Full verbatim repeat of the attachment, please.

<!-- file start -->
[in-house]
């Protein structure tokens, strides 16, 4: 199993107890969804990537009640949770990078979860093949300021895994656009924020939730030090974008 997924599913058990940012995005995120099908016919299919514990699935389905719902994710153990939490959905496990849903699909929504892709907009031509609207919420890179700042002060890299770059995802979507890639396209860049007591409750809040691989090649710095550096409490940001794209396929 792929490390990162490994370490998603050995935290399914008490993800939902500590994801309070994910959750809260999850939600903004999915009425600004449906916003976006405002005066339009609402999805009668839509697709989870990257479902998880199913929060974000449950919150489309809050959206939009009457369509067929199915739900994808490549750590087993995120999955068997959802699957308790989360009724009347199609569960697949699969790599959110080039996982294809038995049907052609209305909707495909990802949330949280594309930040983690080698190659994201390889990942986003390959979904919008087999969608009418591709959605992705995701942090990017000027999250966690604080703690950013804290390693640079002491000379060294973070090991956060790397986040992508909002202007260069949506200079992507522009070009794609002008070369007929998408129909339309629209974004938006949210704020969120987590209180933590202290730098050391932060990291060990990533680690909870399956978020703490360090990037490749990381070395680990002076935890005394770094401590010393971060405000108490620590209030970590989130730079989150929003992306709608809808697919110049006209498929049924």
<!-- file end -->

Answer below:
[in-house]
């Protein structure tokens, strides 16, 4: 199993107890969804990537009640949770990078979860093949300021895994656009924020939730030090974008 997924599913058990940012995005995120099908016919299919514990699935389905719902994710153990939490959905496990849903699909929504892709907009031509609207919420890179700042002060890299770059995802979507890639396209860049007591409750809040691989090649710095550096409490940001794209396929 792929490390990162490994370490998603050995935290399914008490993800939902500590994801309070994910959750809260999850939600903004999915009425600004449906916003976006405002005066339009609402999805009668839509697709989870990257479902998880199913929060974000449950919150489309809050959206939009009457369509067929199915739900994808490549750590087993995120999955068997959802699957308790989360009724009347199609569960697949699969790599959110080039996982294809038995049907052609209305909707495909990802949330949280594309930040983690080698190659994201390889990942986003390959979904919008087999969608009418591709959605992705995701942090990017000027999250966690604080703690950013804290390693640079002491000379060294973070090991956060790397986040992508909002202007260069949506200079992507522009070009794609002008070369007929998408129909339309629209974004938006949210704020969120987590209180933590202290730098050391932060990291060990990533680690909870399956978020703490360090990037490749990381070395680990002076935890005394770094401590010393971060405000108490620590209030970590989130730079989150929003992306709608809808697919110049006209498929049924």